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WASHINGTON, D.C. -- The Association for Professionals in Infection Control and Epidemiology (APIC), long a strong proponent of flu vaccinations for both the general public and healthcare workers, today praised Centers for Disease Control and Prevention (CDC) Director Julie Gerberding for her candor in discussing the potential delay in the availability of the 2004 flu vaccine.
We commend Dr. Gerberding for sharing with the public her concern about a potential delay in vaccine availability. The nation very well could experience a lag in getting vaccines to market, and its important for consumers to be made aware of what is going on before that becomes a reality. We also agree with Dr. Gerberding, however, that this information, which is preliminary at best, should not sway individuals from seeking a flu vaccination this fall, said APIC President Jeanne Pfeiffer, RN, MPH, CIC.
As Dr. Gerberding pointed out, there have been vaccine delays in the past and the public health community took measures to deal with those delays ensuring that the most vulnerable individuals (the very young and the aged, as well as individuals with compromised immune systems) received the vaccines first; there also have been instances of inadvertent vaccine batch contamination in the past -- this is not an uncommon occurrence in vaccine and pharmaceutical manufacturing.
This is why the Food and Drug Administration (FDA) exists, to ensure that good manufacturing practices are adhered to and that consumers receive only the safest products. Both the FDA and the vaccine manufacturer are on top of this issue, and we can be assured that any final product will be safe. If there is a significant delay, APIC encourages the public to make alternative arrangements to receive the flu shot at the earliest date of vaccine availability.
Immunization is the best method we have of protecting our citizens from the potentially
devastating effects of influenza. The worst thing that could happen is that consumers
wrongly assume that the vaccine just isnt available, and forgo getting a flu shot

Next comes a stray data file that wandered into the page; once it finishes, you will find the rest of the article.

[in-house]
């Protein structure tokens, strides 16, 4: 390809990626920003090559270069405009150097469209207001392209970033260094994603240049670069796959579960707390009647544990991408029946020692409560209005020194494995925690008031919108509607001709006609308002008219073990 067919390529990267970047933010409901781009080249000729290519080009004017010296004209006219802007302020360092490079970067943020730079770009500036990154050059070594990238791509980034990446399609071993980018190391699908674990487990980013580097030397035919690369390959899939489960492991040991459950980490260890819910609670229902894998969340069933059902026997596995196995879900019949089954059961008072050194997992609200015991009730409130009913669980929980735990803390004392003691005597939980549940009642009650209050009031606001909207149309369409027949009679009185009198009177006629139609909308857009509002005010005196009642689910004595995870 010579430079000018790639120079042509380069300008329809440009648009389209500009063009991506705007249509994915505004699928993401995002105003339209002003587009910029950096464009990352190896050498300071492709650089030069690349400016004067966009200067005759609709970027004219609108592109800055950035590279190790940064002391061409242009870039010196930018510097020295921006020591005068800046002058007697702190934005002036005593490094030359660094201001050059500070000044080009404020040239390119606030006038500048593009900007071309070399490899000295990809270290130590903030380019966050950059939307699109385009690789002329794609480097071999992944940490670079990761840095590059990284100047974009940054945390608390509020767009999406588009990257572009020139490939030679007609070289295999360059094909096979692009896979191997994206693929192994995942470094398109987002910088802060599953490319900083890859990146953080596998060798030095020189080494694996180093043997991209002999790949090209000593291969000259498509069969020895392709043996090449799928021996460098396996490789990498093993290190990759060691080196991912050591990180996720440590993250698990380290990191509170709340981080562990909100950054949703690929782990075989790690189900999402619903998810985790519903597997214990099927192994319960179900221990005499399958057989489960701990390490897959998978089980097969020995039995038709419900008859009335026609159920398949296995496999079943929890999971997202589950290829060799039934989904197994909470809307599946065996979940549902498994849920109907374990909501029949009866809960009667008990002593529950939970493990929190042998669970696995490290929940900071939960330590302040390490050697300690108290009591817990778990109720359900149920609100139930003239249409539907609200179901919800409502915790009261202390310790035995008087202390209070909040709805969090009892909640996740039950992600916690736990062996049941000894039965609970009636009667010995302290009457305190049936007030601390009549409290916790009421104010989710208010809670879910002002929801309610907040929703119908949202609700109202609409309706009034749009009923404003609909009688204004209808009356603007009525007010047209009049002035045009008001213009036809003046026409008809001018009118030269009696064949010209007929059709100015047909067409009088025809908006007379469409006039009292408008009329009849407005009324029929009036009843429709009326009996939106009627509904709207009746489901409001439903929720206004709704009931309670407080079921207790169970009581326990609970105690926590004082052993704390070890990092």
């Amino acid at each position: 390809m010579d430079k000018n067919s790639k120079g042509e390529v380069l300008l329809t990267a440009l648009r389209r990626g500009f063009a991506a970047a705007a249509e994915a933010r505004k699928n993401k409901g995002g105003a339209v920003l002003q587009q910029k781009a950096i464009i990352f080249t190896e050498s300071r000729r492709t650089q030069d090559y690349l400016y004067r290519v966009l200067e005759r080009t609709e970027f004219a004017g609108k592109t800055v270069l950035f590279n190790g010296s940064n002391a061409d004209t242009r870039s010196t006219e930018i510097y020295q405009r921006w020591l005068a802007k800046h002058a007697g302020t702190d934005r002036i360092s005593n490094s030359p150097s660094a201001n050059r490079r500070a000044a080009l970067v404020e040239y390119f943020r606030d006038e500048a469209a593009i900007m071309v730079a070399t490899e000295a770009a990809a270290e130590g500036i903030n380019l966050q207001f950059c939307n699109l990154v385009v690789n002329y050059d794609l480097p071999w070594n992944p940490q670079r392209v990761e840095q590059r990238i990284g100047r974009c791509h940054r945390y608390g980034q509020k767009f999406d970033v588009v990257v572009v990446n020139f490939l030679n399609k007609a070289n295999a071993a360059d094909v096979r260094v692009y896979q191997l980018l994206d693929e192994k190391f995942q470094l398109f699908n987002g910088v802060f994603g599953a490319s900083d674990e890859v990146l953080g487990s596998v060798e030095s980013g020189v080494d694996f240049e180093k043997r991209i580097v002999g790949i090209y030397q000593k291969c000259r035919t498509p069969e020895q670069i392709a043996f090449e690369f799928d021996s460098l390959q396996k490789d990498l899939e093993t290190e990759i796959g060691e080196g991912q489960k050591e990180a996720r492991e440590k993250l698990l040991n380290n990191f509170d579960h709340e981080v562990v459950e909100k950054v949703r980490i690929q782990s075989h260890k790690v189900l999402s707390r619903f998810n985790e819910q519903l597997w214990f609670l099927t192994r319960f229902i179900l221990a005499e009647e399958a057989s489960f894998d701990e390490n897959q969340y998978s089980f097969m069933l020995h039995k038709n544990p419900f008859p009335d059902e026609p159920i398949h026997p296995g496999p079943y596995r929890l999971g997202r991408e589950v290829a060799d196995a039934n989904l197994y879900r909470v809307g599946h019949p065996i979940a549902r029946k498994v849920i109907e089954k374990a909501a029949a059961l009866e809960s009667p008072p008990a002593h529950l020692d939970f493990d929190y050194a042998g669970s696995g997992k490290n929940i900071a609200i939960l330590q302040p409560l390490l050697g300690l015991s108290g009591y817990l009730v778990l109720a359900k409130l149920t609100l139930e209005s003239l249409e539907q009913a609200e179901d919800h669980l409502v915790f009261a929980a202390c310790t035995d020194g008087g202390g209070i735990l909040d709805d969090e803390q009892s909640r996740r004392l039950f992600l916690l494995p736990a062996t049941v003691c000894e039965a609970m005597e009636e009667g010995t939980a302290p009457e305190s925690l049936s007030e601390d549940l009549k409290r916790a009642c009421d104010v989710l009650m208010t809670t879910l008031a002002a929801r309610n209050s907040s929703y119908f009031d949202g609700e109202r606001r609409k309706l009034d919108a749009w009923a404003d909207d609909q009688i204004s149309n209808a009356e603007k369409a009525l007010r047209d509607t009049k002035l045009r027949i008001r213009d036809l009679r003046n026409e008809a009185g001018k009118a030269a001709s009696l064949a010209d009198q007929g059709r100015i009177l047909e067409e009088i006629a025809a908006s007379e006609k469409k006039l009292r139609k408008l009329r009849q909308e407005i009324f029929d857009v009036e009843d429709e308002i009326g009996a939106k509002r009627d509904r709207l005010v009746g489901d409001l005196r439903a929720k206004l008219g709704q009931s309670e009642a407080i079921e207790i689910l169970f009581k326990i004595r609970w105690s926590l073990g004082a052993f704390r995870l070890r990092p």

altogether this year, continued Pfeiffer.
Gerberding also stressed that it is still especially vital that healthcare workers be
immunized against the flu -- to protect not only themselves, but their families and the
patients under their care. APIC has undertaken a separate public campaign targeting the
importance of influenza immunization for health care workers, and infection control
professionals nation-wide continue to recommend this practice. For more information on
this campaign, as well as general information about influenza prevention, visit
Influenza strikes between 10-20 percent of Americans annually. Though its symptoms are
often confused with the common cold, influenza is a far more dangerous disease,
infecting at least 120 million people worldwide and killing some 36,000 Americans each
year, including seniors, children, and individuals with weakened immune systems.
The Association for Professionals in Infection Control and Epidemiology (APIC)
is a nonprofit professional association comprised of more than 10,000
members whose responsibility is the prevention and control of infections and related
adverse outcomes in patients and healthcare workers. APIC promotes wellness and
prevents illness and infection worldwide by advancing health care epidemiology through
education, research, collaboration, practice and credentialing. APIC's vision is to improve
the health of people worldwide by serving as the preeminent voice for excellence in the
prevention and control of infections and related disease outcomes.